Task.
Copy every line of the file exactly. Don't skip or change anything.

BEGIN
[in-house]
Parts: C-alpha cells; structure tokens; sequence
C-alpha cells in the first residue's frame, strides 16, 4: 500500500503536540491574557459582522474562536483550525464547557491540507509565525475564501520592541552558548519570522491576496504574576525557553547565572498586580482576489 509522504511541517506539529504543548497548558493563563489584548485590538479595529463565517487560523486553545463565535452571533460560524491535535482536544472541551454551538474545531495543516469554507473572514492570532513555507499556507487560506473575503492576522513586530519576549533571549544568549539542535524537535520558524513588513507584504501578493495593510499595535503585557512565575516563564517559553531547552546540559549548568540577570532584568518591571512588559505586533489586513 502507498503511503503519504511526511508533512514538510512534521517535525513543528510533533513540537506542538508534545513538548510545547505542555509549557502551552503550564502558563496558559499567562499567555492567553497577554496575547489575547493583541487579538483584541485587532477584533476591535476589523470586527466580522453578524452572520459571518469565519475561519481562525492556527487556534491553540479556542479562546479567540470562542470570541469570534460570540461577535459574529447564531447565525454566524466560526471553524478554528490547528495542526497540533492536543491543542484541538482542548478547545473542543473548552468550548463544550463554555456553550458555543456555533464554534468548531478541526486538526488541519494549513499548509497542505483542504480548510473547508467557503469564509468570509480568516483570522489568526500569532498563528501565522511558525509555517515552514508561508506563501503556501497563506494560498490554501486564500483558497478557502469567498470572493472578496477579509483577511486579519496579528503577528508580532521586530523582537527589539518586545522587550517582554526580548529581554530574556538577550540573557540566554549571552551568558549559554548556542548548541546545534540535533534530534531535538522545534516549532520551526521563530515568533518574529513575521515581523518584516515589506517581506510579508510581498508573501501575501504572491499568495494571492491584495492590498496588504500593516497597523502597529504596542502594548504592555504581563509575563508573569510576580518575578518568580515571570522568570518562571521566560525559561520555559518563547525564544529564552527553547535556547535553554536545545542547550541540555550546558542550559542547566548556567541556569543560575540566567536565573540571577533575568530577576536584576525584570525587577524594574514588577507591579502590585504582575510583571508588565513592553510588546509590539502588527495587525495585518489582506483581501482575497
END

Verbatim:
[in-house]
Parts: C-alpha cells; structure tokens; sequence
C-alpha cells in the first residue's frame, strides 16, 4: 500500500503536540491574557459582522474562536483550525464547557491540507509565525475564501520592541552558548519570522491576496504574576525557553547565572498586580482576489 509522504511541517506539529504543548497548558493563563489584548485590538479595529463565517487560523486553545463565535452571533460560524491535535482536544472541551454551538474545531495543516469554507473572514492570532513555507499556507487560506473575503492576522513586530519576549533571549544568549539542535524537535520558524513588513507584504501578493495593510499595535503585557512565575516563564517559553531547552546540559549548568540577570532584568518591571512588559505586533489586513 502507498503511503503519504511526511508533512514538510512534521517535525513543528510533533513540537506542538508534545513538548510545547505542555509549557502551552503550564502558563496558559499567562499567555492567553497577554496575547489575547493583541487579538483584541485587532477584533476591535476589523470586527466580522453578524452572520459571518469565519475561519481562525492556527487556534491553540479556542479562546479567540470562542470570541469570534460570540461577535459574529447564531447565525454566524466560526471553524478554528490547528495542526497540533492536543491543542484541538482542548478547545473542543473548552468550548463544550463554555456553550458555543456555533464554534468548531478541526486538526488541519494549513499548509497542505483542504480548510473547508467557503469564509468570509480568516483570522489568526500569532498563528501565522511558525509555517515552514508561508506563501503556501497563506494560498490554501486564500483558497478557502469567498470572493472578496477579509483577511486579519496579528503577528508580532521586530523582537527589539518586545522587550517582554526580548529581554530574556538577550540573557540566554549571552551568558549559554548556542548548541546545534540535533534530534531535538522545534516549532520551526521563530515568533518574529513575521515581523518584516515589506517581506510579508510581498508573501501575501504572491499568495494571492491584495492590498496588504500593516497597523502597529504596542502594548504592555504581563509575563508573569510576580518575578518568580515571570522568570518562571521566560525559561520555559518563547525564544529564552527553547535556547535553554536545545542547550541540555550546558542550559542547566548556567541556569543560575540566567536565573540571577533575568530577576536584576525584570525587577524594574514588577507591579502590585504582575510583571508588565513592553510588546509590539502588527495587525495585518489582506483581501482575497